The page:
WASHINGTON COUNTY — In the wake of a tragic flash flood Monday that claimed the lives of three women and at least nine children who were swept away by a wall of water barreling through the streets of Hildale, family of the deceased and members of the community are experiencing additional heartache after learning many of them are being denied access to funeral services due to their lack of standing with the Fundamentalist Church of Jesus Christ of Latter Day Saints.
The twin cities of Hildale, Utah, and Colorado City, Arizona, locally known as Short Creek, have historically served as headquarters of the FLDS church.
However, in more recent times, the two communities have been divided among those who have left the church and those who still follow Warren Jeffs, who is considered a prophet by the polygamous sect. Jeffs is serving a life sentence in Texas after being convicted of crimes related to marrying and sexually abusing underage girls he considered brides.
Many believed Monday’s flash flood tragedy was bringing the communities back together, or at least temporarily uniting them. But after it was made clear in Thursday’s press conference that funeral services for the flood victims would be private, many former-FLDS members lost all hope that they would get to pay their final respects to those who died by attending their funerals.
“They’re making it so the families can’t have closure by not allowing them to even view their bodies – their mothers, their grandmothers – their sisters in this instance – and it’s, we can’t keep living like this,” Hildale resident Leroy Timpson said, adding:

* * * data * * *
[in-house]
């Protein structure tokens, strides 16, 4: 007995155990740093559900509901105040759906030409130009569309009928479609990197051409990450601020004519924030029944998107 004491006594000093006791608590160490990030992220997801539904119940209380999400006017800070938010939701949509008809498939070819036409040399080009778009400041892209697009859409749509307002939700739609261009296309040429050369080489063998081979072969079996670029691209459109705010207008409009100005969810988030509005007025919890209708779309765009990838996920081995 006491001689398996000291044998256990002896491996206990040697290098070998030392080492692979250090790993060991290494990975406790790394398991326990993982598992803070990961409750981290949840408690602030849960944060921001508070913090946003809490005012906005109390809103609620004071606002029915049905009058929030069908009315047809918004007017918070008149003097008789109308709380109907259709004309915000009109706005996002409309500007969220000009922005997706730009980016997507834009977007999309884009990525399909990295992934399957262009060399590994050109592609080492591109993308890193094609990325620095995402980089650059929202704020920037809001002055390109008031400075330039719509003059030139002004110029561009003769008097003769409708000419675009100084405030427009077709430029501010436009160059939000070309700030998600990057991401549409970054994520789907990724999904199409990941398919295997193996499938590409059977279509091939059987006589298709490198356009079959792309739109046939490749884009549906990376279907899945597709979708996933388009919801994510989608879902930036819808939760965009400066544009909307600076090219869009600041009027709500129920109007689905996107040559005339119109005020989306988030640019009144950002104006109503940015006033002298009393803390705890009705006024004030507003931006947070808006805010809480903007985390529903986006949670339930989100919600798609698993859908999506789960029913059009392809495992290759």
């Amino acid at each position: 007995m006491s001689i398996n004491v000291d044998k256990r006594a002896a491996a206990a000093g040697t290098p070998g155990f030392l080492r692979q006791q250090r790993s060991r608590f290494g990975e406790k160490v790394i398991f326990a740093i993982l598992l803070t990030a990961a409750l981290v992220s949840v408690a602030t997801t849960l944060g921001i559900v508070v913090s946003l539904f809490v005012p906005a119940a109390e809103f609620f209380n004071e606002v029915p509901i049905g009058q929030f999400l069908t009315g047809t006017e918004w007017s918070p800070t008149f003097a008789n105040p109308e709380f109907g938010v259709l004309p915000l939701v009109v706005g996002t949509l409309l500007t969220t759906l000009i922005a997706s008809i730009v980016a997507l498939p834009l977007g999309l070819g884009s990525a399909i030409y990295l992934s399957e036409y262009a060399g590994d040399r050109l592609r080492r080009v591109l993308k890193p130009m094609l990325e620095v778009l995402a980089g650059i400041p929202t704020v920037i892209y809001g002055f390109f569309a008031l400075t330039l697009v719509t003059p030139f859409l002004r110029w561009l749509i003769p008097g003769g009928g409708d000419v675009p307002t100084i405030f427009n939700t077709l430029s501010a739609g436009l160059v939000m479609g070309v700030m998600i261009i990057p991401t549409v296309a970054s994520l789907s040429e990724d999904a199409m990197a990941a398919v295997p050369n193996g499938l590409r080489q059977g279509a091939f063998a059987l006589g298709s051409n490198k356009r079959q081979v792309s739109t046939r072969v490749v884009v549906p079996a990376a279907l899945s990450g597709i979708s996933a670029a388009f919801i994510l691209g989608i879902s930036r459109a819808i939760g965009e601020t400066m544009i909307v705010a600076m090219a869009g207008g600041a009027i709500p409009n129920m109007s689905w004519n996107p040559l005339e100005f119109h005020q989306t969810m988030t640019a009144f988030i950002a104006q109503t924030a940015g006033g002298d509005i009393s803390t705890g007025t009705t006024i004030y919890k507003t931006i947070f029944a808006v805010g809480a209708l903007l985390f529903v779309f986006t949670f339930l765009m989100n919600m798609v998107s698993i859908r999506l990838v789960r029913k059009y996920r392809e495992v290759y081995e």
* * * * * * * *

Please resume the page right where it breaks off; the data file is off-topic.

This is not love. This is not God. This is nothing to do with what this community and what we’ve stood for all of our lives and tried to promote love and kindness, it’s not about that anymore. It’s about these people overpowering their sway of mind-control and physical-control of people and, somehow, we’ve got to get people involved.
A total of 16 people were swept away by the fast-moving, deadly waters in Short Creek. Of those 16, 13 were children ages 4-11. The other three – Della Black, Josephine Jessop and Naomi Jessop – were sisters and the mothers of the 13 children.
Timpson said a heartbroken brother of the three women called him from California Tuesday afternoon.
“He talked to his mother who is in Canada and said that Lyle Jeffs told her she couldn’t come down and even see her daughter that has passed away – her three daughters – unless she promises not to see any of the children that have left the FLDS religion.”
Lyle Jeffs, Warren Jeffs’ brother, has been leading the FLDS church since his brother’s imprisonment.
The brother of the three dead women said he’s worried he won’t be able to find closure in the death of his sisters and nieces and nephews, Timpson said, without being allowed to attend any of their services.
“(The women were) in their 20s, you know; they weren’t old ladies,” Timpson said. “These were young mothers and he wants to have closure. It hasn’t been that long since they were, you know, eating Sunday dinner.”
This isn’t the first we’ve heard of these middle-of-the-night burials where those who were not in good standing with the leadership of the FLDS church were not able to attend.